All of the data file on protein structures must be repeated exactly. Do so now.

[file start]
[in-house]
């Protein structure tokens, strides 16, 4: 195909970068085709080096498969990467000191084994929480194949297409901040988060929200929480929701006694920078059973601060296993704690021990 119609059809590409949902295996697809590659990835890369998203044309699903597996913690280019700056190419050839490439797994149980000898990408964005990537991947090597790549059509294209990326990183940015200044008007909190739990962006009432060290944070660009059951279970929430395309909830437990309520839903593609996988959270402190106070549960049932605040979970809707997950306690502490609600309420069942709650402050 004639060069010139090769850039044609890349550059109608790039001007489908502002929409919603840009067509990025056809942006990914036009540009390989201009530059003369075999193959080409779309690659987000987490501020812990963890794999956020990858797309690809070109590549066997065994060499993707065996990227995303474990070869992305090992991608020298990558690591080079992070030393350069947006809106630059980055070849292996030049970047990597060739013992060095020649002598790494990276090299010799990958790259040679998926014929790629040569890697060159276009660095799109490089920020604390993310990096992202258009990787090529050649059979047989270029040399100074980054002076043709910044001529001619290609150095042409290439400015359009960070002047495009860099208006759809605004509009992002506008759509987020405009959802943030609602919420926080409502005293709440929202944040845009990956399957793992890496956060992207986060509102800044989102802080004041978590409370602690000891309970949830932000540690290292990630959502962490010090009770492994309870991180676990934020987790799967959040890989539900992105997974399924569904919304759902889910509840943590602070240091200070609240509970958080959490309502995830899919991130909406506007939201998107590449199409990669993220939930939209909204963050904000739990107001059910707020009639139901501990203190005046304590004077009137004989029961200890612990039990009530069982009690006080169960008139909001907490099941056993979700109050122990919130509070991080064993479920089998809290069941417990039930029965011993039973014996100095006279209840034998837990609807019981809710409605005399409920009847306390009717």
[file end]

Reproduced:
[in-house]
């Protein structure tokens, strides 16, 4: 195909970068085709080096498969990467000191084994929480194949297409901040988060929200929480929701006694920078059973601060296993704690021990 119609059809590409949902295996697809590659990835890369998203044309699903597996913690280019700056190419050839490439797994149980000898990408964005990537991947090597790549059509294209990326990183940015200044008007909190739990962006009432060290944070660009059951279970929430395309909830437990309520839903593609996988959270402190106070549960049932605040979970809707997950306690502490609600309420069942709650402050 004639060069010139090769850039044609890349550059109608790039001007489908502002929409919603840009067509990025056809942006990914036009540009390989201009530059003369075999193959080409779309690659987000987490501020812990963890794999956020990858797309690809070109590549066997065994060499993707065996990227995303474990070869992305090992991608020298990558690591080079992070030393350069947006809106630059980055070849292996030049970047990597060739013992060095020649002598790494990276090299010799990958790259040679998926014929790629040569890697060159276009660095799109490089920020604390993310990096992202258009990787090529050649059979047989270029040399100074980054002076043709910044001529001619290609150095042409290439400015359009960070002047495009860099208006759809605004509009992002506008759509987020405009959802943030609602919420926080409502005293709440929202944040845009990956399957793992890496956060992207986060509102800044989102802080004041978590409370602690000891309970949830932000540690290292990630959502962490010090009770492994309870991180676990934020987790799967959040890989539900992105997974399924569904919304759902889910509840943590602070240091200070609240509970958080959490309502995830899919991130909406506007939201998107590449199409990669993220939930939209909204963050904000739990107001059910707020009639139901501990203190005046304590004077009137004989029961200890612990039990009530069982009690006080169960008139909001907490099941056993979700109050122990919130509070991080064993479920089998809290069941417990039930029965011993039973014996100095006279209840034998837990609807019981809710409605005399409920009847306390009717």